Germany may be looking for new sources of energy following its decision to abandon nuclear power, but it seems determined to avoid "fracking," the controversial method for extracting natural gas that is booming in the United States.
"The message is we want to limit fracking, we don't want to facilitate it," environment minister Peter Altmaier told Deutschlandfunk radio, as reported by Reuters in The Guardian. "And anyway I don't see in the forseeable future that fracking will be employed anywhere within Germany."
Germany's Parliament has proposed rules that would tighten restrictions on fracking, a technique that blasts water and chemicals into shale rock to release trapped natural gas. Critics say the process - also known as hydraulic fracturing - can pollute water supplies and trigger earthquakes.
Corporate giants including ExxonMobil and Germany's BASF - the world's largest chemicals company and owner of an oil and gas division called Wintershall - want to explore fracking possibiilties. Under Germany's federal structure, individual states can decide whether to issue permits.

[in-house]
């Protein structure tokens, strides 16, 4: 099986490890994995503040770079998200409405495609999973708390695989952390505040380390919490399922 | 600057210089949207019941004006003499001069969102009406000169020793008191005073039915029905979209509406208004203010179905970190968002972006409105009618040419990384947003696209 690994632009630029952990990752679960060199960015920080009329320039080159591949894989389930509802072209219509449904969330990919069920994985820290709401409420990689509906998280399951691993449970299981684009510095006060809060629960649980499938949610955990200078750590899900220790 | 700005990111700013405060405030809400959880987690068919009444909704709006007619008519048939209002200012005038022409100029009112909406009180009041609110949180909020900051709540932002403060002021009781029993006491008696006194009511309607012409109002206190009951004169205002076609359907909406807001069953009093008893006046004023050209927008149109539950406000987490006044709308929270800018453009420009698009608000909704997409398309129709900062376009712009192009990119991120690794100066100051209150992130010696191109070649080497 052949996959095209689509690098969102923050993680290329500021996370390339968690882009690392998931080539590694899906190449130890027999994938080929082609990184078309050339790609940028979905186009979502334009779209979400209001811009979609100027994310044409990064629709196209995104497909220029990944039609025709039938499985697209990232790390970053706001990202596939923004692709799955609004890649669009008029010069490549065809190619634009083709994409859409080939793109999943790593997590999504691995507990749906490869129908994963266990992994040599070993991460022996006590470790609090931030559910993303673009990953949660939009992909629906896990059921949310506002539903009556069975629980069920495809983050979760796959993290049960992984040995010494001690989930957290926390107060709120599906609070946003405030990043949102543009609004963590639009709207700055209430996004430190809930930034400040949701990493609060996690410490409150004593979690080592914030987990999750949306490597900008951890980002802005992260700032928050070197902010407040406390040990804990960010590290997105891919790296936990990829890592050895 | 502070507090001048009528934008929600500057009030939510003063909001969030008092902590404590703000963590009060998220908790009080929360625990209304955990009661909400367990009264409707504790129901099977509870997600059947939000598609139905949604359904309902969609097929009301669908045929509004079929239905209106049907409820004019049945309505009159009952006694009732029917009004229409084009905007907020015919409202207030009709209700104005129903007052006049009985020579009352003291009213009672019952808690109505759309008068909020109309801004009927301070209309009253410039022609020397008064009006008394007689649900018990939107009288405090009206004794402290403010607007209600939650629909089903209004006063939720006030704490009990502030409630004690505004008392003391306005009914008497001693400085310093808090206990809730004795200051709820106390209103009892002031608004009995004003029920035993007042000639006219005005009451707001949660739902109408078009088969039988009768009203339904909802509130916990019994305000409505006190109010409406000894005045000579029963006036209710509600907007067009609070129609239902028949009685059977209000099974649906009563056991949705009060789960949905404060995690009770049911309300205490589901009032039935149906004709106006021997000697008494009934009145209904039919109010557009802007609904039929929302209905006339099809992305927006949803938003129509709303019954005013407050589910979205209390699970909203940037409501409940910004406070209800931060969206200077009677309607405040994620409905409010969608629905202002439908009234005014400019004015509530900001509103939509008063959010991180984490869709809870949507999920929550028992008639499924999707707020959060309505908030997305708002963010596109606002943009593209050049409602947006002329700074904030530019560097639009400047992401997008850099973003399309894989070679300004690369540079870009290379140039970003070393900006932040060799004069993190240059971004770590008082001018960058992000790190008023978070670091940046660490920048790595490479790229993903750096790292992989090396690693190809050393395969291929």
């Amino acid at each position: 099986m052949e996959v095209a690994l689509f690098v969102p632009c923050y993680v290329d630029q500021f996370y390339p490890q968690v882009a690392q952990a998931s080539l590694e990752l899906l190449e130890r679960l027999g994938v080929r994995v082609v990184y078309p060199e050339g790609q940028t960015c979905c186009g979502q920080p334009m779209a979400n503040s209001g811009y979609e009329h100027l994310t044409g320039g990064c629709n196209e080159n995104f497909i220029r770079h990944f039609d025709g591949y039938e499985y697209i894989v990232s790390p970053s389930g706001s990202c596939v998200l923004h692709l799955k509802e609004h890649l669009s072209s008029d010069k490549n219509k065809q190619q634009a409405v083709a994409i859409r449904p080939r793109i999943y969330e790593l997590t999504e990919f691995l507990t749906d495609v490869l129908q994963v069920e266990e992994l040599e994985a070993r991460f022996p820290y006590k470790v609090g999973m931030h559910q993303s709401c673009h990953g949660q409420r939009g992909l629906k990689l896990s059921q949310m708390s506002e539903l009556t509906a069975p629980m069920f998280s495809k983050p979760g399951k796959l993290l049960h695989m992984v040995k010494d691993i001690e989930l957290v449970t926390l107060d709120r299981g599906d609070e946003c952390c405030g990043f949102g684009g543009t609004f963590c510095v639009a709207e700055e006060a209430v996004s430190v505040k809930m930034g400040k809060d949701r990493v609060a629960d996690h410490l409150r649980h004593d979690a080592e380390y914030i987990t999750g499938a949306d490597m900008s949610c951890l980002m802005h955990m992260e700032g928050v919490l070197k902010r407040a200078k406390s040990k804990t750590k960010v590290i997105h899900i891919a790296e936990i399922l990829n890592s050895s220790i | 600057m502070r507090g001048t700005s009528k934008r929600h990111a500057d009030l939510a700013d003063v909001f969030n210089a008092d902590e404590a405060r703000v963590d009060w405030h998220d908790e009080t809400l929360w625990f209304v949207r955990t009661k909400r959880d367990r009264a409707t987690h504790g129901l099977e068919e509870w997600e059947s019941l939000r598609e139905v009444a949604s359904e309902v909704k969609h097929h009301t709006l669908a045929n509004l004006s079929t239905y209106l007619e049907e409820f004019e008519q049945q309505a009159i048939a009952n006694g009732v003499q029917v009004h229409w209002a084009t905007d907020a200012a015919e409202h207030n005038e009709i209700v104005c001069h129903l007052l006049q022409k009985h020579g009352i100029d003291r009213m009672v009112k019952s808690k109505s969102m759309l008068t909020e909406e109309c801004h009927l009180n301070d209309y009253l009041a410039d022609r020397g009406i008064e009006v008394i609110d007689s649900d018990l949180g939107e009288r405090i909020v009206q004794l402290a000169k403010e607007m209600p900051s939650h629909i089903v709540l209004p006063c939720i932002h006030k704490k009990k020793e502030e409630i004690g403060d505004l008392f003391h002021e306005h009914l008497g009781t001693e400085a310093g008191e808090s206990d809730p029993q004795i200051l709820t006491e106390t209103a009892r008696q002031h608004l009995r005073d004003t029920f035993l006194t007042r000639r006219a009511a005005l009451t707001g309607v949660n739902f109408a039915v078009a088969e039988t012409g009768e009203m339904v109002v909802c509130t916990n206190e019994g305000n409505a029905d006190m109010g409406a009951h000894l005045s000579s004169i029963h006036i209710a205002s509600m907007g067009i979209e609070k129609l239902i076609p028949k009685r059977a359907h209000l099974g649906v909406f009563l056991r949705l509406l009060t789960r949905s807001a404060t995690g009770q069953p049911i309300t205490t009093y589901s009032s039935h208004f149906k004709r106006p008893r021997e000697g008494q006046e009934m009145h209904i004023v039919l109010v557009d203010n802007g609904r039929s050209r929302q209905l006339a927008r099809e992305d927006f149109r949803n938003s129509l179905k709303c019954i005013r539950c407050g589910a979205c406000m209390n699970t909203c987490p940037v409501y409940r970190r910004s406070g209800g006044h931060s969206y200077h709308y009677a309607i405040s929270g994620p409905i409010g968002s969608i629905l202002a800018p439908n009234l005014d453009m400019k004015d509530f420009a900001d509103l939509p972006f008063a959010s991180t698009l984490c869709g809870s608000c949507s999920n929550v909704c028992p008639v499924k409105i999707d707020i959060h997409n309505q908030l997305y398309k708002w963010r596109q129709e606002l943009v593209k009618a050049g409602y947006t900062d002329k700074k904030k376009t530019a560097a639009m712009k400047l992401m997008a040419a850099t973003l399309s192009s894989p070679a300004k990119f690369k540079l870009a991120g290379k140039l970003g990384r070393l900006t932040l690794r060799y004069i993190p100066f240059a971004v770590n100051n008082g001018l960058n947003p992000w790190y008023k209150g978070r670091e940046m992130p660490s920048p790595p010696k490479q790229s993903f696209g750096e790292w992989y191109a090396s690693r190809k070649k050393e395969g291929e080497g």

Since deciding to walk away from nuclear power in the wake of Japan's Fukushiuma nuclear meltdowns nearly two years ago, Germany - Europe's largest economy - has had to find substitute sources of energy. Ironically, it has been importing nuclear power from France. It also has a strong renewables program, but that has not prevented it from increasing its use of fossil fuels like coal and thus adding to its CO2 emissions. Natural gas is a fossil fuel that does not emit as much CO2 as coal.
Germany currently supplies only 14 percent of its natural gas and imports 40 percent of what it consumes from Russia, according to the Reuters article.
Some energy observers say that fracking in the U.S. is setting that country on the road toward energy independence.